We are not all on the same side

I’m going to apologize ahead of time, because I know this is probably going to sound disjointed. I hope it make sense in the end.

Also, quick definition time. Allistic = not autistic. Please don’t confuse this with neurotypical/NT, which means non-neurodivergent at all. Some common neurodivergences that aren’t autism are depression, bipolar, ADHD, borderline personality disorder. If it’s in the DSM, it’s probably a neurodivergence. Allistic is specific to the autism community and is an easy way to say not autistic.

I have been an active part of the autism community online for four years if you count my time as a parent, and about a year and a half if you count my time as an autistic person. I keep hearing a few phrases that bother me, and I need to explore them here. They are the following:

“We all want the same things”, “we are on the same side”, “we all want what’s best for our kids” and “but my kid isn’t like you.”

If you say any of these phrases as a way to assert your role as a parent of an autistic person as equally important as an autistic person, well, to put it mildly, this raises my hackles.

“We all want the same things” makes me believe that you don’t listen to autistics often, even if you interact with us. Also, we do not all want the same things. Even among autistic people, there is a difference. But saying parents want the same thing as autistic people is ridiculous. Many parents want a cure. Many parents want easier ways to deal with us, to make their lives easier. Many parents want us to behave in a less autistic way. Many parents want to forever infantilize autistic people through guardianship and institutionalizing. Not some, not most, not all. But many.

“We all want what’s best for our kids” is something I hear a lot. That is a matter of perspective, because what an allistic parent wants for their kids may not be what’s best. There are all sorts of ideas about what is important for an autistic child, but rarely do parents consult autistic adults. Instead, they talk to teachers and therapists and pediatricians. Where are autistic voices in that?

Another thing I’ve seen is “this infighting is terrible!” It isn’t infighting when allistics fight against autistics. While not the same form of oppression, it is like a parent of an LGBT+ person claiming they have as much of a voice in the LGBT+ community as the LGBT+ person themselves. In what other group besides developmentally disabled people is this acceptable? It is infighting when autistic people fight against each other. And it is terrible when an autistic person is telling you how they feel about x, y, z autism topic and you shut them down, and “not my child” them. It is demeaning for you to shut down the argument of an adult autistic because you assume they are “too high functioning” to count or that your child could never be like that. What you see when you interact with me online is very different from what you’d see if you spoke with me in person. In addition, I will be turning 32 early this year. I am a much different person than I was at 7, 17, and even 27. I have grown up, and I’ve adapted.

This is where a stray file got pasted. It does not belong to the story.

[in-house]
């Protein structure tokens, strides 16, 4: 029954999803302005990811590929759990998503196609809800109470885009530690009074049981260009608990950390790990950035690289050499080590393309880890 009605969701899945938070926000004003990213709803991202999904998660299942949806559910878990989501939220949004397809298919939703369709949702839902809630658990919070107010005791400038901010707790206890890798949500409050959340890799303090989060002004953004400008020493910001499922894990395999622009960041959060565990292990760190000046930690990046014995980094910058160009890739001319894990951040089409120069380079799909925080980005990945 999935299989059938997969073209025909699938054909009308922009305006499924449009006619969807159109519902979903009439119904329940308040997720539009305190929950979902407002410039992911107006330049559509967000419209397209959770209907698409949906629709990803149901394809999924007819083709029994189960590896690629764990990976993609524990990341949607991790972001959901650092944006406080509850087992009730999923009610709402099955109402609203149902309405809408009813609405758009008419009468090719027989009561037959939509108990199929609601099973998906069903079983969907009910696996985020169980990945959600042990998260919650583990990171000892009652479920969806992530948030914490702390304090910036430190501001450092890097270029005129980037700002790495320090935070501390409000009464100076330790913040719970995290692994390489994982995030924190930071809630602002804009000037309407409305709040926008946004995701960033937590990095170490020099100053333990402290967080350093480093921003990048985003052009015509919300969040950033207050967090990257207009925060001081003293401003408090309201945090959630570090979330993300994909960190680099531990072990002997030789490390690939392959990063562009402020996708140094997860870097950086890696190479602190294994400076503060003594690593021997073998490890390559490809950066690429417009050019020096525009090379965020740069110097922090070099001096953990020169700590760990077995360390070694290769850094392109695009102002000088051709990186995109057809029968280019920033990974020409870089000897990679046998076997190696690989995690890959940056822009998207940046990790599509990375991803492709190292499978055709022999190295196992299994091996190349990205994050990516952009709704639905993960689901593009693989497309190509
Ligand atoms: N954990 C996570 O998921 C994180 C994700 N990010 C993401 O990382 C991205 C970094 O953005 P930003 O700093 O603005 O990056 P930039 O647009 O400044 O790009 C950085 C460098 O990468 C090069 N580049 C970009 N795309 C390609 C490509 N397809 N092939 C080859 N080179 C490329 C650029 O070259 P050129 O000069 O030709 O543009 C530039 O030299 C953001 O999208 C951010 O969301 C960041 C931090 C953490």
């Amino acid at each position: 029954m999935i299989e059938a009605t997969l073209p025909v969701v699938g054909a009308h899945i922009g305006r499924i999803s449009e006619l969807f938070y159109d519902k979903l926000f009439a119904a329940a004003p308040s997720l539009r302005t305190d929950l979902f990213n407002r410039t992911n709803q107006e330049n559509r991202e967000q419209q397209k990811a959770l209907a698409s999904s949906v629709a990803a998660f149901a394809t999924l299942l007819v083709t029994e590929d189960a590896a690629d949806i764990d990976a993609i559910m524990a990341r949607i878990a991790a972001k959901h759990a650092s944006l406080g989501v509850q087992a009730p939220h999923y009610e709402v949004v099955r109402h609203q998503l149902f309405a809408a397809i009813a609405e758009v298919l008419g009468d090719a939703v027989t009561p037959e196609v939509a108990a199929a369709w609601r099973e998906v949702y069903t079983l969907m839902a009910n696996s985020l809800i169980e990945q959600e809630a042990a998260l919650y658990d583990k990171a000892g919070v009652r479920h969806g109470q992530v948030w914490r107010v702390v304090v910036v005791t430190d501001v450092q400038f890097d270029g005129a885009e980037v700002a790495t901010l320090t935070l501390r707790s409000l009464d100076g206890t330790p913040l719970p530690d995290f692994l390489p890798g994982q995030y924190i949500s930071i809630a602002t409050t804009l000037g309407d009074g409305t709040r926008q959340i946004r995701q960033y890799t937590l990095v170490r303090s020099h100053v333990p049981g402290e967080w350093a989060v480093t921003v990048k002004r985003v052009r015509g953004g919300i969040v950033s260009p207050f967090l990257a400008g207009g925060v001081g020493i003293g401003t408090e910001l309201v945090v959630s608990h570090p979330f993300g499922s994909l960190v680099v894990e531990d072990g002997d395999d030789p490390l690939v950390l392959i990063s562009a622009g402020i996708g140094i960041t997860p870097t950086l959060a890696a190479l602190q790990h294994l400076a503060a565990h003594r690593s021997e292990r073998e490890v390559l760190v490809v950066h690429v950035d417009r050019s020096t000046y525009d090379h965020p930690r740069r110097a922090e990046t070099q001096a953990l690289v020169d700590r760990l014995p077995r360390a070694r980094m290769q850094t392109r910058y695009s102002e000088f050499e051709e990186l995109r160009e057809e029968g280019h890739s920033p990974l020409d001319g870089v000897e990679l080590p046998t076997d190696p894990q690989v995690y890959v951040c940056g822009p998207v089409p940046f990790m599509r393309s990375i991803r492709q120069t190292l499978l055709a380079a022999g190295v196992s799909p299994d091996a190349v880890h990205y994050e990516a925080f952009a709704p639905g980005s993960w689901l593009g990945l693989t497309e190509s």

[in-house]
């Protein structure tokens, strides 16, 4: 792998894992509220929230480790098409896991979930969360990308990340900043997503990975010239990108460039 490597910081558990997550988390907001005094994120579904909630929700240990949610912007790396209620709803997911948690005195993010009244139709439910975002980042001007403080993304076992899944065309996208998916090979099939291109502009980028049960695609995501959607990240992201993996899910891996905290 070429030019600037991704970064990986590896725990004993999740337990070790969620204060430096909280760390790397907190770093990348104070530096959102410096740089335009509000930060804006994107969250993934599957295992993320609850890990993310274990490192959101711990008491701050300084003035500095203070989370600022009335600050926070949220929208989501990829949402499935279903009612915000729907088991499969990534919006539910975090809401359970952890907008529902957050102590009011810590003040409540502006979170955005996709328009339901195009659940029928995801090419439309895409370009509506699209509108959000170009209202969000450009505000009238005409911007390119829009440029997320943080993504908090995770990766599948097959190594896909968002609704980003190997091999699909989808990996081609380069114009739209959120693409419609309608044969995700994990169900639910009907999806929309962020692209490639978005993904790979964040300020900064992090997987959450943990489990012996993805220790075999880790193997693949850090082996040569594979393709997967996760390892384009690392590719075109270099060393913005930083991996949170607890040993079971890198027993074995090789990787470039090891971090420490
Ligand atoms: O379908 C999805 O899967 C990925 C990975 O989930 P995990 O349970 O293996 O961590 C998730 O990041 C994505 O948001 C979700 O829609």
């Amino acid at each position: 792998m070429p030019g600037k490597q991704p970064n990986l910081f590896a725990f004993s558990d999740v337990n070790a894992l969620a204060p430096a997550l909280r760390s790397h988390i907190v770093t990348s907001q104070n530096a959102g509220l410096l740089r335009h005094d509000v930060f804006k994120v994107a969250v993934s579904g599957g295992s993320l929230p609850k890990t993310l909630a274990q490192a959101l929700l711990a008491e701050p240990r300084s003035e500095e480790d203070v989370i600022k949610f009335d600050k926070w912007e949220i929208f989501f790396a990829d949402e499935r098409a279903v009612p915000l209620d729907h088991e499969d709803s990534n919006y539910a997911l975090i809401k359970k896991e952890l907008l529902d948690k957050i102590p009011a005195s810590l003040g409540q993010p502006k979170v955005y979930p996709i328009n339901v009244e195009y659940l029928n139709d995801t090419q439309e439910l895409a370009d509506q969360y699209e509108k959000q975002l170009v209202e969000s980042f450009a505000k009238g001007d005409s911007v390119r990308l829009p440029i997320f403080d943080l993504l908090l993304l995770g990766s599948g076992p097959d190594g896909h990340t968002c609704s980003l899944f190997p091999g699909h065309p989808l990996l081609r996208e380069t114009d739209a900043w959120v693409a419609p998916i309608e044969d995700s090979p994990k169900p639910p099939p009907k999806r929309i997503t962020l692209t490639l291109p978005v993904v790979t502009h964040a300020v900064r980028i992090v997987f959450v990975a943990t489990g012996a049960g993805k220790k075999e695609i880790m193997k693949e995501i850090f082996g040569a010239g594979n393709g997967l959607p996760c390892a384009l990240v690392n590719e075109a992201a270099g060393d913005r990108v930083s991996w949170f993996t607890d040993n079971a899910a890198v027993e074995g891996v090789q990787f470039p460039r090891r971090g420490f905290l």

Not every person you encounter who is on the spectrum will resemble your child. This is, in part, specifically if your child is nonverbal, you will see autism through your eyes, not theirs. If your child were to encounter someone who is autistic, yes, even an adult, they may see “wow, this person is like me, and maybe because they exist and they’ve been through what I have, I might be able to do those things, too.” Despite your protestations to the contrary, they may see a bit of themselves in me. You never know.

I may not be like your child. I do not neatly fit into your low or high functioning categories, nor into many of your other stereotypes regarding autistic people (which seem to change by the hour, the more is understood about autism). Your ideas about who I am is based on your own idea of autism. I’ve had people diminish my struggles and say they didn’t think I was really autistic (because I’m not Rain Man, I guess?) until I was slamming my palms over my ears, rocking and crying because someone decided to play a maraca next to my ear. And even then, they didn’t immediately think “autism” when that happened.

I’ve never read a story about someone like me, except through the blogs of other autistic people. Even those books that address people who are like me tend to forget that LGBT+ autistics exist, that POC autistics exist, that intellectually disabled autistics exist, and so do gifted autistics. There are autistics who always look autistic, and those who can pass for allistic/NT. I fall somewhere in the middle, where people see me as odd/weird, but because their ideas about autism are skewed, they don’t think “autistic” until after I tell them, and maybe not even then.

The point is, we are all different. Assuming we must all fit some ever changing stereotype of what it is to
be considered “autistic enough” to comment on autism-related topics and if we aren’t (according to outsiders), then it’s acceptable for parents to speak over us, to tell us we don’t count is ridiculous, insulting and invalidating.